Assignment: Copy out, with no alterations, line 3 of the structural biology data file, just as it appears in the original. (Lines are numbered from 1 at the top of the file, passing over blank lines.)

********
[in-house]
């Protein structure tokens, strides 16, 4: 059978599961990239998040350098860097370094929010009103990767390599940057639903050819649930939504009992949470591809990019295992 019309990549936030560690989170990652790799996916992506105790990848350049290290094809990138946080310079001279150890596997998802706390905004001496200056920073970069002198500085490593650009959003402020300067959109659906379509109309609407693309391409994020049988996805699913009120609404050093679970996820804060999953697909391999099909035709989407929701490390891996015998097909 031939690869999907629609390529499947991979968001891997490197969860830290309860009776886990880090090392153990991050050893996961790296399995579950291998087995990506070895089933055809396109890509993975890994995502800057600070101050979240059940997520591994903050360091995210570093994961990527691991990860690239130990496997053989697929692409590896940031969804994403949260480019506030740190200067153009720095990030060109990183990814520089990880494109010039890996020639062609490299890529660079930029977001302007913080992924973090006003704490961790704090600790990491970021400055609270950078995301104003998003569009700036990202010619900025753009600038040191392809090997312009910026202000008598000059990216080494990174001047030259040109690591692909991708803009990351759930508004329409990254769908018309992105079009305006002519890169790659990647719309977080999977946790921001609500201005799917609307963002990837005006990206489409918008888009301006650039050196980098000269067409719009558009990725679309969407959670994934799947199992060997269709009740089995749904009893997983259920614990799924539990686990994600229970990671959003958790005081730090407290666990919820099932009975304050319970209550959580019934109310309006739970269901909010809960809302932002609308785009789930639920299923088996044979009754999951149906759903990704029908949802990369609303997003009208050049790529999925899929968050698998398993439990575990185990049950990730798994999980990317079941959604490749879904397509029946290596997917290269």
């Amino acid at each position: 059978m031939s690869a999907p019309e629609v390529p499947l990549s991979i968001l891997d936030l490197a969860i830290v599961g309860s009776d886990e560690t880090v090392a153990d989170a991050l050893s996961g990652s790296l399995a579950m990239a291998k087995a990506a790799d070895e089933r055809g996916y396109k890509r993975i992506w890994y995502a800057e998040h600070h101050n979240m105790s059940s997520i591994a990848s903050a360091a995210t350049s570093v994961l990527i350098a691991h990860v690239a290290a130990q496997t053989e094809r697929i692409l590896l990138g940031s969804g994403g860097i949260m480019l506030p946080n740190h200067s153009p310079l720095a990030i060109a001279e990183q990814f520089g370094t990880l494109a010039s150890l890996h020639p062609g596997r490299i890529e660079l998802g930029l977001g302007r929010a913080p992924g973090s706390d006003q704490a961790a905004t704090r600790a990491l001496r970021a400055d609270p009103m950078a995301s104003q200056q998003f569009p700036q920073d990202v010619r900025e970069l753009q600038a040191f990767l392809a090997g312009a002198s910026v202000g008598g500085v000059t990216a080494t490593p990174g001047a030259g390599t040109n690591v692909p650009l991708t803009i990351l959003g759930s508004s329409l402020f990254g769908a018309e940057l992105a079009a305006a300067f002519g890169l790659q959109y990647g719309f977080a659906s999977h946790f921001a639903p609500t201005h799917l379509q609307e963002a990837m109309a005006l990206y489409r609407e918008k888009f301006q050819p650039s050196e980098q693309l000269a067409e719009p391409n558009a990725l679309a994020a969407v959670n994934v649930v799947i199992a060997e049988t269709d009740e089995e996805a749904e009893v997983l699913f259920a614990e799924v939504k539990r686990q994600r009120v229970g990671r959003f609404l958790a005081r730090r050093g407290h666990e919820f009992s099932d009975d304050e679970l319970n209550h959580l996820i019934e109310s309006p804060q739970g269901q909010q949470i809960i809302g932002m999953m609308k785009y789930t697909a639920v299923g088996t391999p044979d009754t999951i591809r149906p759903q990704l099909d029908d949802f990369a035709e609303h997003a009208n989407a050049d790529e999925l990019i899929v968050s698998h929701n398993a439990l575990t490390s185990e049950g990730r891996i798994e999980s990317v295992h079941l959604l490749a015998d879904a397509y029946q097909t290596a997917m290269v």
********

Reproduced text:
């Amino acid at each position: 059978m031939s690869a999907p019309e629609v390529p499947l990549s991979i968001l891997d936030l490197a969860i830290v599961g309860s009776d886990e560690t880090v090392a153990d989170a991050l050893s996961g990652s790296l399995a579950m990239a291998k087995a990506a790799d070895e089933r055809g996916y396109k890509r993975i992506w890994y995502a800057e998040h600070h101050n979240m105790s059940s997520i591994a990848s903050a360091a995210t350049s570093v994961l990527i350098a691991h990860v690239a290290a130990q496997t053989e094809r697929i692409l590896l990138g940031s969804g994403g860097i949260m480019l506030p946080n740190h200067s153009p310079l720095a990030i060109a001279e990183q990814f520089g370094t990880l494109a010039s150890l890996h020639p062609g596997r490299i890529e660079l998802g930029l977001g302007r929010a913080p992924g973090s706390d006003q704490a961790a905004t704090r600790a990491l001496r970021a400055d609270p009103m950078a995301s104003q200056q998003f569009p700036q920073d990202v010619r900025e970069l753009q600038a040191f990767l392809a090997g312009a002198s910026v202000g008598g500085v000059t990216a080494t490593p990174g001047a030259g390599t040109n690591v692909p650009l991708t803009i990351l959003g759930s508004s329409l402020f990254g769908a018309e940057l992105a079009a305006a300067f002519g890169l790659q959109y990647g719309f977080a659906s999977h946790f921001a639903p609500t201005h799917l379509q609307e963002a990837m109309a005006l990206y489409r609407e918008k888009f301006q050819p650039s050196e980098q693309l000269a067409e719009p391409n558009a990725l679309a994020a969407v959670n994934v649930v799947i199992a060997e049988t269709d009740e089995e996805a749904e009893v997983l699913f259920a614990e799924v939504k539990r686990q994600r009120v229970g990671r959003f609404l958790a005081r730090r050093g407290h666990e919820f009992s099932d009975d304050e679970l319970n209550h959580l996820i019934e109310s309006p804060q739970g269901q909010q949470i809960i809302g932002m999953m609308k785009y789930t697909a639920v299923g088996t391999p044979d009754t999951i591809r149906p759903q990704l099909d029908d949802f990369a035709e609303h997003a009208n989407a050049d790529e999925l990019i899929v968050s698998h929701n398993a439990l575990t490390s185990e049950g990730r891996i798994e999980s990317v295992h079941l959604l490749a015998d879904a397509y029946q097909t290596a997917m290269v």